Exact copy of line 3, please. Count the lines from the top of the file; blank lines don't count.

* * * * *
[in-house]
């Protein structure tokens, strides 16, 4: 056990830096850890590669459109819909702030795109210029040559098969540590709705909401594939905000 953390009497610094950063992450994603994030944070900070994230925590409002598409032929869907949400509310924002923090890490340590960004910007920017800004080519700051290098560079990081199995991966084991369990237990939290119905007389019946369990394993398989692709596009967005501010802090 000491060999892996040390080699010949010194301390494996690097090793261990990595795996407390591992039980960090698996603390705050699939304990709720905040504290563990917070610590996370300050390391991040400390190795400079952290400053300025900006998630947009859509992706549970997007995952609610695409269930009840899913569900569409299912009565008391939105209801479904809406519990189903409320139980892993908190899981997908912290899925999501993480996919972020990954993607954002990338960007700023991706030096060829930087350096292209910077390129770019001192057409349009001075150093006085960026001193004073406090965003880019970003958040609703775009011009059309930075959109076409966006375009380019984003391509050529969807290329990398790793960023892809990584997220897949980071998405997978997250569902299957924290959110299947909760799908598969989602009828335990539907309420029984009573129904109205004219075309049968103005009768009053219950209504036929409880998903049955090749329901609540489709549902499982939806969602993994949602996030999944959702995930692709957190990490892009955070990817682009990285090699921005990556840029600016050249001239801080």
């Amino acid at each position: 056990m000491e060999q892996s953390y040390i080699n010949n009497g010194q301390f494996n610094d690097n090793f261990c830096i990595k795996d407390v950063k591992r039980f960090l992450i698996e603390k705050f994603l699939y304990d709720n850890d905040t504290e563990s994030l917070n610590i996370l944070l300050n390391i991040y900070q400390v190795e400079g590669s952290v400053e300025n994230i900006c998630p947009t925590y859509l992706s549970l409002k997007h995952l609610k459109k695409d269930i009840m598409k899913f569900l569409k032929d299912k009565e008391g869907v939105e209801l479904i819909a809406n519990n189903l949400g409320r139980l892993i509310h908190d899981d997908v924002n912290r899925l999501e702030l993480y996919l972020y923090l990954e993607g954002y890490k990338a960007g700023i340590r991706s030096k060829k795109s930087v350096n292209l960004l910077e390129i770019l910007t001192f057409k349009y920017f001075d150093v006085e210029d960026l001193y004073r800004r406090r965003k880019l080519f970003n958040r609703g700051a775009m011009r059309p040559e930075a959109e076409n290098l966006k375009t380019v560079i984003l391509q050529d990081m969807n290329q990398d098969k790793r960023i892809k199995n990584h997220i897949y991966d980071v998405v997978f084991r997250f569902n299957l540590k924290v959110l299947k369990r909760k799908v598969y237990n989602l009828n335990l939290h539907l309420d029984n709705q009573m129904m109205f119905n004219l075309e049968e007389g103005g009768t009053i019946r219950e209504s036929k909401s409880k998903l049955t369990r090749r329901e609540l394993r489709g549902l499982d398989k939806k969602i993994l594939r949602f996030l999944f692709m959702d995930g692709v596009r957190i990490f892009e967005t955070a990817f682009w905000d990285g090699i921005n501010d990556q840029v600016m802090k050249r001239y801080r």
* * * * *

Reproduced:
């Amino acid at each position: 056990m000491e060999q892996s953390y040390i080699n010949n009497g010194q301390f494996n610094d690097n090793f261990c830096i990595k795996d407390v950063k591992r039980f960090l992450i698996e603390k705050f994603l699939y304990d709720n850890d905040t504290e563990s994030l917070n610590i996370l944070l300050n390391i991040y900070q400390v190795e400079g590669s952290v400053e300025n994230i900006c998630p947009t925590y859509l992706s549970l409002k997007h995952l609610k459109k695409d269930i009840m598409k899913f569900l569409k032929d299912k009565e008391g869907v939105e209801l479904i819909a809406n519990n189903l949400g409320r139980l892993i509310h908190d899981d997908v924002n912290r899925l999501e702030l993480y996919l972020y923090l990954e993607g954002y890490k990338a960007g700023i340590r991706s030096k060829k795109s930087v350096n292209l960004l910077e390129i770019l910007t001192f057409k349009y920017f001075d150093v006085e210029d960026l001193y004073r800004r406090r965003k880019l080519f970003n958040r609703g700051a775009m011009r059309p040559e930075a959109e076409n290098l966006k375009t380019v560079i984003l391509q050529d990081m969807n290329q990398d098969k790793r960023i892809k199995n990584h997220i897949y991966d980071v998405v997978f084991r997250f569902n299957l540590k924290v959110l299947k369990r909760k799908v598969y237990n989602l009828n335990l939290h539907l309420d029984n709705q009573m129904m109205f119905n004219l075309e049968e007389g103005g009768t009053i019946r219950e209504s036929k909401s409880k998903l049955t369990r090749r329901e609540l394993r489709g549902l499982d398989k939806k969602i993994l594939r949602f996030l999944f692709m959702d995930g692709v596009r957190i990490f892009e967005t955070a990817f682009w905000d990285g090699i921005n501010d990556q840029v600016m802090k050249r001239y801080r």